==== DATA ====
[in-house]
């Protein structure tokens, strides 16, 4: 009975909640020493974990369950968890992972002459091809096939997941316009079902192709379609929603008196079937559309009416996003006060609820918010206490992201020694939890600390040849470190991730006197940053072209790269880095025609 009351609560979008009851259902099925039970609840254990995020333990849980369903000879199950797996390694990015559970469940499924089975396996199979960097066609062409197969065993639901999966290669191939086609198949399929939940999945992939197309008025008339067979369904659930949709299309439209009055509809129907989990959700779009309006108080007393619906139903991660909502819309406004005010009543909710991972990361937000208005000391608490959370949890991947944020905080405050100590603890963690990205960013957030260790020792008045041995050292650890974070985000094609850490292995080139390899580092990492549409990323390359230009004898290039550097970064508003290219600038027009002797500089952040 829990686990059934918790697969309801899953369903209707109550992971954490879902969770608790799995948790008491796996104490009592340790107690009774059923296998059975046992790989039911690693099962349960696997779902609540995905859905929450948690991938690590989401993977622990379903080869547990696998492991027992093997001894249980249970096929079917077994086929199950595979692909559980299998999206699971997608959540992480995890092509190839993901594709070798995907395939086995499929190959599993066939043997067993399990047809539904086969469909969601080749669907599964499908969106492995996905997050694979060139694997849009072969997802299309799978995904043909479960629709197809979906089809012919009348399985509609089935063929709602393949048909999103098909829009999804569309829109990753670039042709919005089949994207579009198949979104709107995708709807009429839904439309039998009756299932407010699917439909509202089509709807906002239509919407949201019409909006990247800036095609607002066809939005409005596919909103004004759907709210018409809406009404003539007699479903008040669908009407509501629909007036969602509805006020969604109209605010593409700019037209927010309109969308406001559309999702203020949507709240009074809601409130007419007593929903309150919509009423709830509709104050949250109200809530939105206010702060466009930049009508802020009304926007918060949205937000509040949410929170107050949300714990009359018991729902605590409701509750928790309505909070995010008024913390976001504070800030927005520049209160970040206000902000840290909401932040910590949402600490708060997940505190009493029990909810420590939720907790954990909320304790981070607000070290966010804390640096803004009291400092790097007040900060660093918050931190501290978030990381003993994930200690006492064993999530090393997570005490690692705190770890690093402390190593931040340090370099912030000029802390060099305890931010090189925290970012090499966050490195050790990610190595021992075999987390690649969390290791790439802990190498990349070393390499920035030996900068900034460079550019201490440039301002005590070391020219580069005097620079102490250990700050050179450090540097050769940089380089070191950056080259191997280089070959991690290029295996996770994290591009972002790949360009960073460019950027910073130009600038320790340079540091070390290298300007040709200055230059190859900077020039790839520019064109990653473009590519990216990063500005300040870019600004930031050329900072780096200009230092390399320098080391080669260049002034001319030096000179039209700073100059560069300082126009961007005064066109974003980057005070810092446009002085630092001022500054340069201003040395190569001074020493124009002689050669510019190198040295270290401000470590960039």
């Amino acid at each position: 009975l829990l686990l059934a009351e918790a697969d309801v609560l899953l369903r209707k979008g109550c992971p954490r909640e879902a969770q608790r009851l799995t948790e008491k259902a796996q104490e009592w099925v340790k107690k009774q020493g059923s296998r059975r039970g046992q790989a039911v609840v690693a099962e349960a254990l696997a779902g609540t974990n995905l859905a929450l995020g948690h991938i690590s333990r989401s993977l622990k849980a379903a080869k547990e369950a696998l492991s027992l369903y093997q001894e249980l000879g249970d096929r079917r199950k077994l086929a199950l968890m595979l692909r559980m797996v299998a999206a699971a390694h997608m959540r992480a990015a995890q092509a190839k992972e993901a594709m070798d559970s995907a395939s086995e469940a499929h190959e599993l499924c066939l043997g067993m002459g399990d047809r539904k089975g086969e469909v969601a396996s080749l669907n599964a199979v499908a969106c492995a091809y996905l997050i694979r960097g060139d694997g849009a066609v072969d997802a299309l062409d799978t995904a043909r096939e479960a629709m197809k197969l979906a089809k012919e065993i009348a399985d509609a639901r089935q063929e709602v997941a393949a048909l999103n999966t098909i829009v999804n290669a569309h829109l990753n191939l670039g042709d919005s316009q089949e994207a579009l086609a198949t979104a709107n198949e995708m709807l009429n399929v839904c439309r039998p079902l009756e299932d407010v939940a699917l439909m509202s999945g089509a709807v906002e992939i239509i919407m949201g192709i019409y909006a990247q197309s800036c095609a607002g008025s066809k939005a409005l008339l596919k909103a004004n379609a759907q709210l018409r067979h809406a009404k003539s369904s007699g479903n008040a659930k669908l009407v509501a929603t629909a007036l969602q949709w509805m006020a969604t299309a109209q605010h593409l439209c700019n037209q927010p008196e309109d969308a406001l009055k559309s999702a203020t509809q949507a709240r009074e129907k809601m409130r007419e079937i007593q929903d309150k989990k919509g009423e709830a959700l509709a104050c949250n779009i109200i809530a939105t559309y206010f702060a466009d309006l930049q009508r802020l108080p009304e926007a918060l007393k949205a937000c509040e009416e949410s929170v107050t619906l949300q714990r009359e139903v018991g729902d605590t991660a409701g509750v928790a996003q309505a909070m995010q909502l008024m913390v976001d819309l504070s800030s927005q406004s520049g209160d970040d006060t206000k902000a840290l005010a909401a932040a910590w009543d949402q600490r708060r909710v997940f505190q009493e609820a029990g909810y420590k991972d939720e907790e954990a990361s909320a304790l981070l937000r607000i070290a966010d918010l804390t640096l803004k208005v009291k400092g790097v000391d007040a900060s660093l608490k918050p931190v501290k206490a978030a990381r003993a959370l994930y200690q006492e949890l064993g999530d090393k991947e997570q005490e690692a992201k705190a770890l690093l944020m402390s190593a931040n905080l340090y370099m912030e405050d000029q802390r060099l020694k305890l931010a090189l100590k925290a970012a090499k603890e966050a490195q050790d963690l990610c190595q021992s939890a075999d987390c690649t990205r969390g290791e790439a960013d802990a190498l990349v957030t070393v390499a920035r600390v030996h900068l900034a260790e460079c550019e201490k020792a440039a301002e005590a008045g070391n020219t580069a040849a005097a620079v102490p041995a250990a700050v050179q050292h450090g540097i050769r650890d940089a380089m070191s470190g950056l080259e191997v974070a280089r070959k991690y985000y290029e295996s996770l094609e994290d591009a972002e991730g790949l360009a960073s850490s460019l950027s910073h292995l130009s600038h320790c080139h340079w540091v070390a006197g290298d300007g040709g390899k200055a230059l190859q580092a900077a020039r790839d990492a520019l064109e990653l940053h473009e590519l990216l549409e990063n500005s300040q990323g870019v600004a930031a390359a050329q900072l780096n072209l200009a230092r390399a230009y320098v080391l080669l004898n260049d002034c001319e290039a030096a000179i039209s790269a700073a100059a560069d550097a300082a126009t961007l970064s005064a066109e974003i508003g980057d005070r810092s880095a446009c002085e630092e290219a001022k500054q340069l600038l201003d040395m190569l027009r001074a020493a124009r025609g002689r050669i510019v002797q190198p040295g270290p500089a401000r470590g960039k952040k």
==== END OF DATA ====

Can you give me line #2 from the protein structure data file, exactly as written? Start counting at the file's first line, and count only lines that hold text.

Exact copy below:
């Protein structure tokens, strides 16, 4: 009975909640020493974990369950968890992972002459091809096939997941316009079902192709379609929603008196079937559309009416996003006060609820918010206490992201020694939890600390040849470190991730006197940053072209790269880095025609 009351609560979008009851259902099925039970609840254990995020333990849980369903000879199950797996390694990015559970469940499924089975396996199979960097066609062409197969065993639901999966290669191939086609198949399929939940999945992939197309008025008339067979369904659930949709299309439209009055509809129907989990959700779009309006108080007393619906139903991660909502819309406004005010009543909710991972990361937000208005000391608490959370949890991947944020905080405050100590603890963690990205960013957030260790020792008045041995050292650890974070985000094609850490292995080139390899580092990492549409990323390359230009004898290039550097970064508003290219600038027009002797500089952040 829990686990059934918790697969309801899953369903209707109550992971954490879902969770608790799995948790008491796996104490009592340790107690009774059923296998059975046992790989039911690693099962349960696997779902609540995905859905929450948690991938690590989401993977622990379903080869547990696998492991027992093997001894249980249970096929079917077994086929199950595979692909559980299998999206699971997608959540992480995890092509190839993901594709070798995907395939086995499929190959599993066939043997067993399990047809539904086969469909969601080749669907599964499908969106492995996905997050694979060139694997849009072969997802299309799978995904043909479960629709197809979906089809012919009348399985509609089935063929709602393949048909999103098909829009999804569309829109990753670039042709919005089949994207579009198949979104709107995708709807009429839904439309039998009756299932407010699917439909509202089509709807906002239509919407949201019409909006990247800036095609607002066809939005409005596919909103004004759907709210018409809406009404003539007699479903008040669908009407509501629909007036969602509805006020969604109209605010593409700019037209927010309109969308406001559309999702203020949507709240009074809601409130007419007593929903309150919509009423709830509709104050949250109200809530939105206010702060466009930049009508802020009304926007918060949205937000509040949410929170107050949300714990009359018991729902605590409701509750928790309505909070995010008024913390976001504070800030927005520049209160970040206000902000840290909401932040910590949402600490708060997940505190009493029990909810420590939720907790954990909320304790981070607000070290966010804390640096803004009291400092790097007040900060660093918050931190501290978030990381003993994930200690006492064993999530090393997570005490690692705190770890690093402390190593931040340090370099912030000029802390060099305890931010090189925290970012090499966050490195050790990610190595021992075999987390690649969390290791790439802990190498990349070393390499920035030996900068900034460079550019201490440039301002005590070391020219580069005097620079102490250990700050050179450090540097050769940089380089070191950056080259191997280089070959991690290029295996996770994290591009972002790949360009960073460019950027910073130009600038320790340079540091070390290298300007040709200055230059190859900077020039790839520019064109990653473009590519990216990063500005300040870019600004930031050329900072780096200009230092390399320098080391080669260049002034001319030096000179039209700073100059560069300082126009961007005064066109974003980057005070810092446009002085630092001022500054340069201003040395190569001074020493124009002689050669510019190198040295270290401000470590960039």